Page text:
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A Review of Adoption and the Jewish Family: Contemporary Perspectives

The increasing number of Jewish families choosing to adopt raises new issues both for those families as well as for the wider Jewish community. Unlike many other questions of family life that have been studied by experts in various fields over the course of several generations, the challenges of adoption involve a certain measure of uncharted territory.

Shelley Kapnek Rosenberg's Adoption and the Jewish Family reflects the absence of familiar psychological and emotional roadmaps. Although the book canvasses the views of social workers involved in Jewish adoptions, Ms. Rosenberg best captures the excitement and challenges of adoption for Jewish families by simply conveying the reactions of the parents and children who are in the midst of this experience. For example, a young man explains that there are no ground rules to apply to his relationship with his newfound biological mother, and that you simply have to "make it up as you go along."

Ms. Rosenberg begins her book appropriately by discussing the issue of converting a child adopted into a Jewish family. Even though she clearly writes from the perspective of liberal Judaism, Chapter I addresses "The Halacha of Adoption: What Jewish Law Says." Unlike all of the other highly subjective, personal and emotional issues presented by adoption, the issue of the conversion of an adopted child is governed by objective standards under Jewish law. The various branches of Judaism offer highly different conversion procedures, and the adoptive parents' selection of one of these different religious gateways may have "lifelong repercussions" for the children. Ms. Rosenberg notes that members of more traditional branches may not recognize conversions by the more liberal branches of Judaism. She writes that "the Orthodox and traditional Conservative movements do not accept other rabbis' authority in this area. The decision that adoptive parents make about conversion can have lifelong consequences for their children . . . It is devastating for an adopted person who has been raised as a Jew to be told the he or she 'isn't really Jewish.'" Chapter I thus presents perhaps the most concrete advice concerning the adoption of a child into a Jewish family.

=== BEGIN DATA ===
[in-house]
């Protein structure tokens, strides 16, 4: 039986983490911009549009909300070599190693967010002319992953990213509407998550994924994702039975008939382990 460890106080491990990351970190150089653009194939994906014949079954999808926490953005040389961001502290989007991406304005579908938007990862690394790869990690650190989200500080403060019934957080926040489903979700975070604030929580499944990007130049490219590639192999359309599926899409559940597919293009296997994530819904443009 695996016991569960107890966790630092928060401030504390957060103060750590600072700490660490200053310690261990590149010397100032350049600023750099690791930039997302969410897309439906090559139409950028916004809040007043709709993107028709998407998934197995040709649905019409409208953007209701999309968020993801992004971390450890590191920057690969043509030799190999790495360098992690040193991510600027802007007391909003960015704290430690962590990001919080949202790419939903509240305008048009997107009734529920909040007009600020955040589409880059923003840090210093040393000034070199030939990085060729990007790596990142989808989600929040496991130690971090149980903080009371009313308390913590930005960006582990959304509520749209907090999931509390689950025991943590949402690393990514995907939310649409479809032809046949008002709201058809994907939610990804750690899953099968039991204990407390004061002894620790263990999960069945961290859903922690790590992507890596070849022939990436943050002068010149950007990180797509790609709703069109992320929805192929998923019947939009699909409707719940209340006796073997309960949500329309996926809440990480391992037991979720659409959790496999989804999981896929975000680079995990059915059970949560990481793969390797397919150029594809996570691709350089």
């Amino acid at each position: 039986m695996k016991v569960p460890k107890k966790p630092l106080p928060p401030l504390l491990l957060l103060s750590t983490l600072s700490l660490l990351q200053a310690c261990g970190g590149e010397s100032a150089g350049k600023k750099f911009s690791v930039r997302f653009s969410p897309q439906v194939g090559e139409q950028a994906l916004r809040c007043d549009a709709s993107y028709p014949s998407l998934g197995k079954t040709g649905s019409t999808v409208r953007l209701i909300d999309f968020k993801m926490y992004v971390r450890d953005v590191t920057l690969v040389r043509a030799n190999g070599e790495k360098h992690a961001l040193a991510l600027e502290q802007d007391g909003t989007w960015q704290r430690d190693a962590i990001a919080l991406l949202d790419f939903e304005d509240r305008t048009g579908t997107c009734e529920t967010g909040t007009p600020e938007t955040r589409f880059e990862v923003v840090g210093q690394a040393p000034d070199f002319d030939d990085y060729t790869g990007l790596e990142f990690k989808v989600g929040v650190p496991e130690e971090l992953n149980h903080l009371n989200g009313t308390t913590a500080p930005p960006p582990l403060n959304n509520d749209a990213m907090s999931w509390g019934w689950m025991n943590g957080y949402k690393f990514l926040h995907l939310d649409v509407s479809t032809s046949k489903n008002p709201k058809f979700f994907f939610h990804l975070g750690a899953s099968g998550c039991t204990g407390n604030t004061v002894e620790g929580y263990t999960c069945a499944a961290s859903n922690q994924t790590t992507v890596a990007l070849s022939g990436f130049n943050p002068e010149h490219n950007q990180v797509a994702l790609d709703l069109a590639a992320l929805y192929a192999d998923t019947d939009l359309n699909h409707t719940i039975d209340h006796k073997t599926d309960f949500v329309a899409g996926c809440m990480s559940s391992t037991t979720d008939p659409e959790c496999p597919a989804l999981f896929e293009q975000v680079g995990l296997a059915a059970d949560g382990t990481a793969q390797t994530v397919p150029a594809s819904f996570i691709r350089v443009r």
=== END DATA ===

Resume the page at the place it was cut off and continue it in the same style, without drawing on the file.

The remainder of Adoption and the Jewish Family examines a wide range of issues, such as "Building Jewish Identity" (Chapter 3), "Roots and Branches: Searching for the Birth Family" (Chapter 4) and "Open Adoption" (Chapter 5). In many ways, these issues involve the very separate challenges of raising a Jewish child and raising an adopted child. For example, while an adopted child may need a reinforced sense of Jewish identity, particularly if he or she does not "look Jewish," the advice from an adopting Jewish parent on building Jewish identity includes the common sense admonition to "be who you are to the Nth degree . . . Your child will make choices of his or her own, but he or she can't do that unless you give them something solid." All conscientious Jewish parents should heed that advice, regardless of whether they are parents of biological children or adopted children. Ms. Rosenberg quotes an adopted child who explains that "I came from a Conservative home that practices Judaism, and I feel very affiliated and identify very much as a Jew . . . it didn't matter whether I was born Jewish or converted. I never questioned that identity." It seems that the challenges surrounding an adopted child's sense of Jewish identity may not be much different from the challenges that all Jewish parents currently face in seeking to instill in their children a sense of Jewish pride and Jewish identity.

A comforting theme subtly unfolds from Ms. Rosenberg's discussion of the twin issues of raising an adopted child in a Jewish family. Raising an adopted Jewish child does not compound either the challenge of raising a Jewish child or the challenge of raising an adopted child. It simply involves a combination of the same basic parenting skills that are necessary to raise an adopted child with a sense of well-being and to raise a Jewish child with a positive sense of Jewish self-identity. Of course, there is no magic formula for success in either field.

Hebrew for "Jewish law," it's the body of Jewish religious law including biblical law (those commandments found in the Torah), later Talmudic and rabbinic law, as well as customs and traditions.
Richard Shevitz

Richard Shevitz is a lawyer with the Indianapolis law firm of Cohen & Malad. He and his wife are active in the local Jewish community. They have two children, one of whom is adopted.

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